Last night, I ran into a friend coming from the Salvation Army soup truck and he had a load of carbs in his hands: buns and peanut butter and jelly sandwiches. At the Carnegie cafeteria, the co-ordinator Catriona does a good job of keeping refined sugar to a minimum, but the food there isn't free.

Dr. Gray was also talking during the radio interview about super foods like Goji berries and Maca. I like Maca, which is a root eaten by the Inca in Peru for centuries; I put it in shakes. Gray was saying that he takes a Korean herb which has kept his testosterone levels the same at age 58 as they were at 30, when he first had them tested.

If you're "very poor", said Gray, and can't afford super foods, just take a teaspoon of Blackstrap molasses after every meal, even two teaspoons. He said molasses will give you many of the minerals you need. (I would check with a doctor first, if you're diabetic, because molasses could spike your blood sugar.)

Wednesday, May 12, 2010

Rush Hour Traffic Stopped to Protest Closure of Health Contact Centre

At rush hour on Monday, traffic was stopped at Main & Hastings by people protesting the closure of the nearby Health Contact Centre. There was another planned for Tuesday afternoon outside the Downtown Eastside Women's Centre. Protesters were chanting, "Save the Contact Centre, the Contact Centre Saves Lives."

Those povertarian jobs are union which is why the BCGEU yellow flags were there.

I was only at the Health Contact Centre a couple of times, when it first opened. I remember they had a gigantic board on the wall listing the programs they offered. One was knitting classes. I remember they also had free peppermint tea, that you could help yourself to.
I went there because a friend and his pals used to sit in there in the evening and use their laptops and he asked me to help him fix his laptop. So we went in there and sat in an empty room, one that musicians usually used. We were in there no more than 5 minutes and a woman who worked there came by and yelled at us to get out of that room. She was a real bull, just another abusive povertarian with zero communication skills.

There may have been some good going on in the Health Contact Centre; I didn't see it. I knew a guy who seemed to enjoy playing music in there at night after he left Carnegie.

There was definitely a nanny state function to the place. I saw that when I talked to an acquaintance who lived in a room on the Downtown Eastside with his wife. He used to be a fisherman and lived up Vancouver Island in a town that he said "went ghost". He and his wife started doing crack and had their last kid taken away, a kid they had named "Chance", as they considered him their last chance. They were hustlers and quite high functioning when it came to earning extra cash to top up their welfare. Anyway, he told me that his wife had told him to drop by the Health Contact Centre and get some sanitary napkins 'cause they were giving them out free, and why buy them if you can score them for free. So he went over there and came back with eight. Eight from the nanny state.

Now people have to walk all the way over to Oppenheimer Park to load up on free sanitary napkins. I guess that's what Coastal Health meant when they said services were being duplicated.

I got the impression the Contact Centre had shrunk when I looked in the door more recently, but I didn't pay much attention. I did notice Mark Townsend, who along with his wife is co-director of the Portland Hotel Society [PHS] which runs the Downtown Eastside poverty industry like a company town, quoted in the newspaper as saying that the Contact Centre was the size of a "postage stamp". He said it was too small to be a longterm drop-in centre, so he supported the closure. What he didn't mention was that the funding for the Contact Centre is being transferred to the LifeSkills Centre. Guess who runs the LifeSkills centre? Mark Townsend and the PHS.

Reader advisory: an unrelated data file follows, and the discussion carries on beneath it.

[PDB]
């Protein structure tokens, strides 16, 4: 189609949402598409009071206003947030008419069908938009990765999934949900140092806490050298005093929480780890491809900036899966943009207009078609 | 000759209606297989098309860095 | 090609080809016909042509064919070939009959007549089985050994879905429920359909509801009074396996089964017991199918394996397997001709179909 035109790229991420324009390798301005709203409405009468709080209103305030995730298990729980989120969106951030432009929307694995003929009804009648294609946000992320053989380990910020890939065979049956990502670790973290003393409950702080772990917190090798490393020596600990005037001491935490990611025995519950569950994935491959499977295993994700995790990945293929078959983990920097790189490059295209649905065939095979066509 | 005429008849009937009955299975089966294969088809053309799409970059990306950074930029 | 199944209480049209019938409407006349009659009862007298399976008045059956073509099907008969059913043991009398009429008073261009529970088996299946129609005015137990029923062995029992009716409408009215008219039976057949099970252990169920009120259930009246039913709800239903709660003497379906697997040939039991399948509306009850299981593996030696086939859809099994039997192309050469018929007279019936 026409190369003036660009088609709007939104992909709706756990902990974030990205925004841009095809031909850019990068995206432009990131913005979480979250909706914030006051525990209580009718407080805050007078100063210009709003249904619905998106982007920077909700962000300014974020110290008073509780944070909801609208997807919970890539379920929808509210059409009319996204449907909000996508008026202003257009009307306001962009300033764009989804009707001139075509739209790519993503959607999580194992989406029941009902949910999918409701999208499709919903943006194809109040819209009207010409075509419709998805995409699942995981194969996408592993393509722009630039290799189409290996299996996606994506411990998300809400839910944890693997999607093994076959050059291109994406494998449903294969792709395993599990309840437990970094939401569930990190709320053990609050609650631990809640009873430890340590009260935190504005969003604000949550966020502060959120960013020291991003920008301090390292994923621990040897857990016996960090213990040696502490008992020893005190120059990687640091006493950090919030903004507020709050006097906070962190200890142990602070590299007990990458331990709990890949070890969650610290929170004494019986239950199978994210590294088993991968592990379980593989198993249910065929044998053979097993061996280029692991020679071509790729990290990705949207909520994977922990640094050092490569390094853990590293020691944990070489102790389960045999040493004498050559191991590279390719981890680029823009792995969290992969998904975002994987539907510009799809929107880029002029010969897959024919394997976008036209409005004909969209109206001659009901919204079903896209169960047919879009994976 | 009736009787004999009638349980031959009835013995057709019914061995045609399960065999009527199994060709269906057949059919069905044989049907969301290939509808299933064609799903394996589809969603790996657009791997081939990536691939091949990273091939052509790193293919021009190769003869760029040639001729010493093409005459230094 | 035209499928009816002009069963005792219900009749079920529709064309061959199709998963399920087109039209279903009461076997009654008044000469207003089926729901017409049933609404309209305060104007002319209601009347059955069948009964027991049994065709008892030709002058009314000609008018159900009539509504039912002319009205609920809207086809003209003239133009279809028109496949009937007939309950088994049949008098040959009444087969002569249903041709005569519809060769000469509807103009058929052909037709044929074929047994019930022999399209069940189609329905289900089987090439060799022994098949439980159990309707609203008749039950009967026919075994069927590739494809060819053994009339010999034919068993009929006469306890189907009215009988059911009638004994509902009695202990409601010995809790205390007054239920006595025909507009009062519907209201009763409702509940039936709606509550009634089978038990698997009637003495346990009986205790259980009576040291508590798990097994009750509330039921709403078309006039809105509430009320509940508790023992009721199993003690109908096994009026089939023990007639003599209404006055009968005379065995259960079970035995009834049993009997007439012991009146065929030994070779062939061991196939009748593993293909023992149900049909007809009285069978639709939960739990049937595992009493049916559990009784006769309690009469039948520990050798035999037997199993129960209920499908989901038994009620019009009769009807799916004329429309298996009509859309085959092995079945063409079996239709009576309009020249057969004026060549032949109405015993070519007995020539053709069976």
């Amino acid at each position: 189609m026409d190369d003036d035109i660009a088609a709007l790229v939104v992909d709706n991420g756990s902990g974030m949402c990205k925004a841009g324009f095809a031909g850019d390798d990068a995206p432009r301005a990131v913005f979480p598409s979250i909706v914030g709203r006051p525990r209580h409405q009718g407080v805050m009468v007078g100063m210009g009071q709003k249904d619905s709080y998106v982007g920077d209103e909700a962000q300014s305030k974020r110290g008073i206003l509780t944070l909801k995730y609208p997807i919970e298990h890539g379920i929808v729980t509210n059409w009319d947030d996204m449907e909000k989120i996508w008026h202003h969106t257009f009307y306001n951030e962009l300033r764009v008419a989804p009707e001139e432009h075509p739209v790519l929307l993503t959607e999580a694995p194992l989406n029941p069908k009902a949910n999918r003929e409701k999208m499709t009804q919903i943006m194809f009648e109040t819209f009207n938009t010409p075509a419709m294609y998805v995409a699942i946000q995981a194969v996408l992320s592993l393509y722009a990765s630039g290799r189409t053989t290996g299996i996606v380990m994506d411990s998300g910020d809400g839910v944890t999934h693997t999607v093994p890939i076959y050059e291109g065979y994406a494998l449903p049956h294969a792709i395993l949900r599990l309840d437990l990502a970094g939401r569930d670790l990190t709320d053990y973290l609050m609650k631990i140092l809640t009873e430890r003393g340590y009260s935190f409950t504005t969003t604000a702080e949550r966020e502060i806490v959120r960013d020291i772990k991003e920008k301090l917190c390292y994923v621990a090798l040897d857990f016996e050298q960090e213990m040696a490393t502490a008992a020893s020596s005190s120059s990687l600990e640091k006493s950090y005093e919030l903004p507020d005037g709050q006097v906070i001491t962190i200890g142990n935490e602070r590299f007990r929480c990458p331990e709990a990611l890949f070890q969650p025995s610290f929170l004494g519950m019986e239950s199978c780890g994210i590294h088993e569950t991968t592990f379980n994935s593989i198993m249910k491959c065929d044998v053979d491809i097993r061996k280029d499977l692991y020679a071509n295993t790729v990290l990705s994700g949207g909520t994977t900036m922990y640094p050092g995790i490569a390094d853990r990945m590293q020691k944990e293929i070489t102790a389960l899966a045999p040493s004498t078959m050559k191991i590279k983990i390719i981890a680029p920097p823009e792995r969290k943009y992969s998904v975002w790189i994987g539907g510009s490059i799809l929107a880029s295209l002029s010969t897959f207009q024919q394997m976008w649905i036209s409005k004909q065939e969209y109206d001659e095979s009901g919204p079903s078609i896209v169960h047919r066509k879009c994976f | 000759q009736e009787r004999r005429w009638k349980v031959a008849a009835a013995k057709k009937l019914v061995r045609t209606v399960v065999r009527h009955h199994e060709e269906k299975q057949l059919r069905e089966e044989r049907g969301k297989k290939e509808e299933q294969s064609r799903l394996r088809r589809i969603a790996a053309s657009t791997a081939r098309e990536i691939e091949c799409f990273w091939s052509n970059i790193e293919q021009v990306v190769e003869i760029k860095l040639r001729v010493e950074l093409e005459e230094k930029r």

Tuesday, May 11, 2010

Marilyn WhiskeyJack's Son Recalls the Day he Learned his Mother had been Murdered

Marilyn WhiskeyJack was murdered at Main Rooms in the Downtown Eastside in Sept. 2007. Her son Jerry WhiskeyJack sent the following message to us recalling the day he learned of his mother's death and his hope that justice will be done.

Dear Judge,

It has been a very hard couple years. Our family is trying to deal with this tragedy. I remember when the phone call came in, it felt like a movie. I was in my room watching tv. when the phone rang, I knew something was wrong, the whole house was silent, You could hear a pin drop, My grandmother let out a scream, that gave me goosebumps, my throat swelled up as I ran upstairs. She fell into the couch, clutching the phone. I picked it up to hear and officer telling me that " my mother had passed away". Marilyn Whiskeyjack was a mother of 5 children. I as the oldest had to tell all my siblings, that our mother had been taken away from us. We never lived with her, cause of her addiction, but we all had close contact with her. At our awake, in native tradition, we sit with the body for three days before. Remembering her. The looks on all my brothers and sisters faces, was excruciating. We baried her, in the cemetary. I still remember when I shovelled dirt onto her coffin, I felt empty. This tragedy has been very painful on our whole family. Marilyn was not a rich person. She was not even an important person in most peoples eyes. But she was very Important to us. I never want anyone to feel the way our family feels. We lost someone, that had alot of years ahead of her. She didn't die, from a freak accident, she was taken away from us by someones hands. Someone that didnt know that she had children. Today, Marilyn would of been a grandmother of two babys. One was born two weeks ago, the other was born a month ago. I leave it in your hands, I know that you will find it in you to come out with the right decision. Our family doesn't want this to happen to another family.

Thank you,
Jerry WhiskeyJack (son)